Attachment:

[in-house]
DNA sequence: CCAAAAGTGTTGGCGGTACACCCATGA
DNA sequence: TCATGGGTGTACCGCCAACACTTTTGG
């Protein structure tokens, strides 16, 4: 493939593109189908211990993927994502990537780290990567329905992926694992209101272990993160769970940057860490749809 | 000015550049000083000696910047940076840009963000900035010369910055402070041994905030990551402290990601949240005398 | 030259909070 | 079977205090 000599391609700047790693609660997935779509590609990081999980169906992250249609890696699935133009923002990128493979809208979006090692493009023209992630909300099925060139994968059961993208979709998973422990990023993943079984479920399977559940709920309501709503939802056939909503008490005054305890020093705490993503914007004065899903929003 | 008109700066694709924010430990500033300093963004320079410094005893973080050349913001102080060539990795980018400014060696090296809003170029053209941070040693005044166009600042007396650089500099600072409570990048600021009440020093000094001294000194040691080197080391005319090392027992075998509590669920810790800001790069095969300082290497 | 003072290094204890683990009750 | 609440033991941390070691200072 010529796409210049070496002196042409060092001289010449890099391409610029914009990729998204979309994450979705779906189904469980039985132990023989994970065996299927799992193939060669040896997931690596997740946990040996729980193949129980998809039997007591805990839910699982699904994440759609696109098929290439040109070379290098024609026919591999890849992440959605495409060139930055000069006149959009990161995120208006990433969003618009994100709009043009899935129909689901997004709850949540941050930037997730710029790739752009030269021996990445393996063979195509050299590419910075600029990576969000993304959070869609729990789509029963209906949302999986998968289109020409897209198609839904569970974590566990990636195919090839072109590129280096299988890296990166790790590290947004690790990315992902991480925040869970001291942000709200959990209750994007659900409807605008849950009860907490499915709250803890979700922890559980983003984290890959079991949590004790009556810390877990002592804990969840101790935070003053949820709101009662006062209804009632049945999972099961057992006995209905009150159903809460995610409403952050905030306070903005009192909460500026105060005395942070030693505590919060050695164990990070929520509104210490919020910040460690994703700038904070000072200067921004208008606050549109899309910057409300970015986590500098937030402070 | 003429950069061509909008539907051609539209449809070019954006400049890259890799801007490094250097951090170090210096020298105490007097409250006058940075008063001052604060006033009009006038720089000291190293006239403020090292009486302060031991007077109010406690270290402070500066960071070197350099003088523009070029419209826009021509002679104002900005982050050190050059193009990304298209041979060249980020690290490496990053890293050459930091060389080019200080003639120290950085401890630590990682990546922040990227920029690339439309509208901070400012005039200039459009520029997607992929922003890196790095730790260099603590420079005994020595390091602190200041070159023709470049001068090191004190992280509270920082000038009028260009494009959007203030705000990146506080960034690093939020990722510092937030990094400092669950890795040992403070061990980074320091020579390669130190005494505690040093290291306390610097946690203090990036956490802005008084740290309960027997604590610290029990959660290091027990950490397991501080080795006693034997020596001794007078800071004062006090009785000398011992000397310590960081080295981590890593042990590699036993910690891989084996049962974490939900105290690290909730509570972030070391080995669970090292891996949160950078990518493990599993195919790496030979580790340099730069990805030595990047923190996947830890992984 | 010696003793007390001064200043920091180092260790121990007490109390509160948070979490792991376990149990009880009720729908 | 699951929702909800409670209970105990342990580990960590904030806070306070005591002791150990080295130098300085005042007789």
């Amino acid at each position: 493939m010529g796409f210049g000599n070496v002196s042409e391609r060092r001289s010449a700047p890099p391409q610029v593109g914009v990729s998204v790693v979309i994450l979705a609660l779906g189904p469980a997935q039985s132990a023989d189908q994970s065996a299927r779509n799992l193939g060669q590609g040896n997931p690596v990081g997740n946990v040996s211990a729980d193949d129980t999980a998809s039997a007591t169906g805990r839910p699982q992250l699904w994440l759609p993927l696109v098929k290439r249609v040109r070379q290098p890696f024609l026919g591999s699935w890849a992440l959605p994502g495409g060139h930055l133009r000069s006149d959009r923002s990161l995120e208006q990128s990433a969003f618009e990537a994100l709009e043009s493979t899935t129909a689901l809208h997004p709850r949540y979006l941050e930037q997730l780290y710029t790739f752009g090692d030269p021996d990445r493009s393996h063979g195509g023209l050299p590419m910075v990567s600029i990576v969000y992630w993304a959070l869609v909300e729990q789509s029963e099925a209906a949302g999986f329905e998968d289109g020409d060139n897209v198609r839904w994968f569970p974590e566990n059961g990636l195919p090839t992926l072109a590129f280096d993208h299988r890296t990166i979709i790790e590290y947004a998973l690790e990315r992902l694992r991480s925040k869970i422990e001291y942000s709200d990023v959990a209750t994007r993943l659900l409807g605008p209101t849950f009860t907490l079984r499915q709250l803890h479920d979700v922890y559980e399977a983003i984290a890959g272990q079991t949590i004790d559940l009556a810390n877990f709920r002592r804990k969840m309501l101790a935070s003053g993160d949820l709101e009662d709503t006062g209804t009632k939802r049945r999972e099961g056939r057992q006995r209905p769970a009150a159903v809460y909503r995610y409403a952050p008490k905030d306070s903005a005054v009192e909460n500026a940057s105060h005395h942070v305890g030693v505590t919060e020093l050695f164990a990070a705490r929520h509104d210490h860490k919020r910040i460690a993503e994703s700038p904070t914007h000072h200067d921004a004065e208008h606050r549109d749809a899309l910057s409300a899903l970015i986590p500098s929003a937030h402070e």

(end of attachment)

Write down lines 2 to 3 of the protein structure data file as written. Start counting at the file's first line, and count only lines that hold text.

DNA sequence: CCAAAAGTGTTGGCGGTACACCCATGA
DNA sequence: TCATGGGTGTACCGCCAACACTTTTGG